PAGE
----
Mental Distress Among Younger Veterans Before, During, and After the Invasion of Iraq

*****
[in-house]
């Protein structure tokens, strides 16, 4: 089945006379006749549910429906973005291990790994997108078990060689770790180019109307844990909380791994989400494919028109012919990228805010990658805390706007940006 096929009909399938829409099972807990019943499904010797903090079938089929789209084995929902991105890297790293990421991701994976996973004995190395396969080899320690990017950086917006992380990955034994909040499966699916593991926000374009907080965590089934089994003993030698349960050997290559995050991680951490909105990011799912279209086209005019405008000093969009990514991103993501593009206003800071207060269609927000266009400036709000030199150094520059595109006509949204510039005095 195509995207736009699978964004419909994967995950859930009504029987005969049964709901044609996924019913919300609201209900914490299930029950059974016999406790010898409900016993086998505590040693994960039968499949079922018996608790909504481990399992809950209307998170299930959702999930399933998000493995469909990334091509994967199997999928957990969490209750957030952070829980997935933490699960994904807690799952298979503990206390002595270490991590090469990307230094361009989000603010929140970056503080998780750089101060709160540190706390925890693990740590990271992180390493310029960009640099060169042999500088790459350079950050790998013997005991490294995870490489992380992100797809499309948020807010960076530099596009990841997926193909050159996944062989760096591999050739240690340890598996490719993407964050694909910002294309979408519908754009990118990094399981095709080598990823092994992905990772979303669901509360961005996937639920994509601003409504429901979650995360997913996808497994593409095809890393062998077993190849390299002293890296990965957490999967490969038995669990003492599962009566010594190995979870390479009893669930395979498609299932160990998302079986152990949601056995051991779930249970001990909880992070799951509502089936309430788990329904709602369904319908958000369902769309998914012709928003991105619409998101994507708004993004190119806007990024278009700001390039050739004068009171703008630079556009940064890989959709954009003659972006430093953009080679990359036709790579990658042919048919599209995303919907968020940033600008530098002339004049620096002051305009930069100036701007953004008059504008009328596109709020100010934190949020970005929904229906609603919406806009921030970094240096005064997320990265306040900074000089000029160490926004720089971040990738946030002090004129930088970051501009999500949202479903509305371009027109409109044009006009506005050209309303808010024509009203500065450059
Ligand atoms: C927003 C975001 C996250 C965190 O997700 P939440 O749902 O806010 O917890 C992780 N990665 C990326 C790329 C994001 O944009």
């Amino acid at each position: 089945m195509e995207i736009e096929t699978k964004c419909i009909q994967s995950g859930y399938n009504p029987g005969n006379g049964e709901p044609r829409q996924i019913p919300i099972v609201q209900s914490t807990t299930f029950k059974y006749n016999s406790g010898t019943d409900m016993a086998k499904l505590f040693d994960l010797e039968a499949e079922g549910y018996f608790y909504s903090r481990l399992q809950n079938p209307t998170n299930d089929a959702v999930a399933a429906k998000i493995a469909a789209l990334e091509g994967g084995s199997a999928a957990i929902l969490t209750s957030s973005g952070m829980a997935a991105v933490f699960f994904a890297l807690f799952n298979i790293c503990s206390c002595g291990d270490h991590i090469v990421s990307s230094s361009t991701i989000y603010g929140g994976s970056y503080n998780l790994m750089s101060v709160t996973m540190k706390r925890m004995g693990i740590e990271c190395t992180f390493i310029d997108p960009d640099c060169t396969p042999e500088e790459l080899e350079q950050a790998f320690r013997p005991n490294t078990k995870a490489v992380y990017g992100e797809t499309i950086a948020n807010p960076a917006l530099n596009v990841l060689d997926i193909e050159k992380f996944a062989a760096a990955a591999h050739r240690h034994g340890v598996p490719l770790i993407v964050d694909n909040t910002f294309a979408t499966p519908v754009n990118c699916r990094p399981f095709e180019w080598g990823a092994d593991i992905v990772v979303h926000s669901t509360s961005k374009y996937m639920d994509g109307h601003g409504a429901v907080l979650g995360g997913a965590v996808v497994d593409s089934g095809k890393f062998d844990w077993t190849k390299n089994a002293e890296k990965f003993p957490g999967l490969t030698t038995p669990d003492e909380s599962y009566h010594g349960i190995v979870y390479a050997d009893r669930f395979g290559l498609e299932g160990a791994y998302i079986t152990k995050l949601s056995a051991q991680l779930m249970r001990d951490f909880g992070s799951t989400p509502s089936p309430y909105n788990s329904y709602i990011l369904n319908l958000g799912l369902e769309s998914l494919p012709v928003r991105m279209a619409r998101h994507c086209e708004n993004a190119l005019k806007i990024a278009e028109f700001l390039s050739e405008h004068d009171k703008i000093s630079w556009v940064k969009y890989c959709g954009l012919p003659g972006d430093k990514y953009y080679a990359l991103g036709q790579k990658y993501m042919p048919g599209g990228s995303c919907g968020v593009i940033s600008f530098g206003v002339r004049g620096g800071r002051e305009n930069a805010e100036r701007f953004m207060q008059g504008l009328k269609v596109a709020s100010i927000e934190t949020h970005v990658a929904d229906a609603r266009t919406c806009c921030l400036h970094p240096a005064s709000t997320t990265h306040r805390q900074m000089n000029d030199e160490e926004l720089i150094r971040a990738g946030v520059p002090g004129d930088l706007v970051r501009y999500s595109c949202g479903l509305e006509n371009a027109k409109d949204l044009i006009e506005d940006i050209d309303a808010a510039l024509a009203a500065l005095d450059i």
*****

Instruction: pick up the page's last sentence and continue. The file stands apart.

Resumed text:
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ObjectiveThe purpose of this study was to determine whether patients receiving care from the Department of Veterans Affairs (VA) reported more mental distress as the war in Iraq began or reintensified compared with other respondents to national health surveys.MethodsData from the 2000 and 2003 Behavioral Risk Factor Surveillance System (BRFSS) health surveys were analyzed. Unlike in other years, these particular surveys asked respondents whether they were military veterans. As in other years' surveys, these surveys also asked whether respondents used VA medical care. Male respondents were stratified by age and separated into three groups: VA patients, other veterans, and nonveterans. The proportions of respondents who reported five or more recent days of poor mental or physical health were analyzed with chi square tests.ResultsAlthough the number of recent days of poor mental health among nonveterans, other veterans, and older VA patients were stable from 2000 to 2003, younger VA patients in 2003 reported substantially more days of poor mental health in two intervals: during the Iraq war buildup and invasion, and later, when resistance on the ground reintensified. Comparable changes in physical health complaints were not observed.ConclusionsIn times of war, the VA may anticipate more mental health problems among its current patients, particularly younger veterans.

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